Historical Markers
Pigeon Historical Marker
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Allegheny National Forest Region


Marker Location:
PA 66, 6 miles NE of Marienville

Dedication Date:
June 3, 1948

Behind the Marker

In the 1870s, Winthrop Sargent and W. W. Atterbury climbed the Woposonock Mountain north of Altoona to witness one of the great natural wonders of the world. It began with what sounded like an approaching tornado. And then they saw them: a fast-moving cloud of millions of wild pigeons veering and sweeping in tight formation as they returned to their roosts. As they flew overhead, the sky darkened and dung rained down like hail. Atterbury and Sergeant couldn't hear each other talk, for the flapping of the pigeons' wings "made a louder sound than the heaviest freight train."

John Audubon's painting of the passenger Pigeon.
John James Audubon, pastel and ink sketch of Passenger Pigeon A.W. Columbia...

For thousands of years, passenger pigeons foraged the forests of eastern North America from Hudson's Bay south to the Gulf of Mexico. Each spring, millions migrated through Pennsylvania to feed on beechnuts, acorns, chestnuts, elderberries, poke berries and other forest nuts, then headed south again in fall. The passenger pigeons adored beechnuts, which they beat from the trees with their wings, then gathered from the ground, covering the forest floor in a sea of blue feathers.

At night they congregated in huge pigeon "cities," roosts that covered dozens of square miles. Fifty to one hundred birds nested in a single tree. When they moved on, the ground could be covered to a depth of several inches with their dung, its surface strewn with large limbs broken from the trees above by the sheer weight of the nesting birds. Roosting pigeons could temporarily devastate – and fertilize – thousands of acres, killing, marker as one observer described, "as completely as if girdled by an ax." But the forests of North America were vast and soon recovered with seedlings grown from nuts dropped by the birds.

The pigeons were a feast for predators. Owl, hawks, buzzards, fox and wolves fed on the countless birds. The Susquehannock, Delaware and other Indian tribes of Pennsylvania looked forward to the spring migration of pigeons to their woods. In Forest County, the Seneca gathered near present-day Marienville for an annual hunt. There they would build a village in preparation for the arrival of the pigeons. When white settlers arrived they named the settlement "Pigeon" after the birds that roosted there in such great numbers.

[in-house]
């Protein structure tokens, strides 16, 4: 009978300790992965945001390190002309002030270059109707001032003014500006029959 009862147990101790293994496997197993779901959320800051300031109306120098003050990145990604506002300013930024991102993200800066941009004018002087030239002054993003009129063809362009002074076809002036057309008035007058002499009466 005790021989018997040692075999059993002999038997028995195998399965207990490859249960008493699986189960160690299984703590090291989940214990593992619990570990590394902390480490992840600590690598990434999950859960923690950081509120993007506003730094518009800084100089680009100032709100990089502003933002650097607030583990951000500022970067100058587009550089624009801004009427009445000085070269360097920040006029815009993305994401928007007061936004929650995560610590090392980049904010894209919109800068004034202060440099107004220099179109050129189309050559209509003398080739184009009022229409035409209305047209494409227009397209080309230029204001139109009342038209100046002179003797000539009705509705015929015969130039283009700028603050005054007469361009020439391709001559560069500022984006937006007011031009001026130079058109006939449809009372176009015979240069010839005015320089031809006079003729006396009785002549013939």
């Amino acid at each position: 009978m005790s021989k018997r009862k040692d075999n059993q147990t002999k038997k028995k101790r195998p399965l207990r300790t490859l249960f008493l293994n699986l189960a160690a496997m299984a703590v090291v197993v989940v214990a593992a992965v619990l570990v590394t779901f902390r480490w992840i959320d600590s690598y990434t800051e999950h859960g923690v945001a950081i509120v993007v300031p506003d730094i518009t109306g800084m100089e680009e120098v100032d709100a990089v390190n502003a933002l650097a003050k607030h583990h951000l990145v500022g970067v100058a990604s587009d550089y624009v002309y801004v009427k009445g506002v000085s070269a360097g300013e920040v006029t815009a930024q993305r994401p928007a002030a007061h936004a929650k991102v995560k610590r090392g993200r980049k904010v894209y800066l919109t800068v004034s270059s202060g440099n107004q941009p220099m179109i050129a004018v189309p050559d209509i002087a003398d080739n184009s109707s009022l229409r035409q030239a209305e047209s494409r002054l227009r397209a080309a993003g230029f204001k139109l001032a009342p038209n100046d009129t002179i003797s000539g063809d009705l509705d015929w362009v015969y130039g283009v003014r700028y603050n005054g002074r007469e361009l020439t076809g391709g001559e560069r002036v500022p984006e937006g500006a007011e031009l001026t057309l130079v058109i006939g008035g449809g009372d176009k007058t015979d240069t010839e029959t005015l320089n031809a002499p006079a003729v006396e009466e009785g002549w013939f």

When the pigeons arrived in a new area, armies of trappers would head for the roosts. Armed with guns, clubs, nets, pots of sulfur and other weapons, they killed the birds by the tens of thousands, using pigeon tongs to crush their heads. Snyder County pioneer Daniel Ott recalled crushing their heads with his thumbs until they became so sore he used his teeth. The hunters then filled their sacks and drove their carts to market where they sold the carcasses for pennies per dozen.

Alarmed by the disappearance of the pigeons in most of its counties, Pennsylvania adopted the first of a series of laws to restrict pigeon hunting in 1873. Convinced that nature would always provide, the hunters ignored the laws and the wild pigeons soon disappeared. Seth Nelson saw the last passenger pigeons fly through in Clinton County in 1876; William Wagner saw the last in Lycoming County in 1881.

After the disappearance of pigeons in Pennsylvania, the hunting continued with equal voraciousness farther to the west. In the 1880s and 1890s, hunters wiped out the last great roosts in Michigan and Wisconsin. Even as the birds' numbers plummeted, hunters refused to acknowledge their coming extinction which took place so quickly few understood its causes. Hunting and the loss of habitat from the clearcutting of the nut-bearing trees upon which the flocks depended played a major role in the pigeons' disappearance. Refusing to believe that a species once so plentiful could be wiped off the face of the earth, the pigeon hunters insisted that the birds would return.

Only later would ornithologists learn that passenger pigeon reproduction and survival depended upon the mass of the flock and that they could not be bred in captivity. The world's last passenger pigeon, Martha,(named after Martha Washington), died in the Cincinnati Zoological Garden on September 1, 1914. In ‘Birds of Western Pennsylvania,’ W.E. Clyde Todd would write ‘The story of its passing is a shameful record of human cruelty, avarice and indifference – a story one wishes had never been told.’ 

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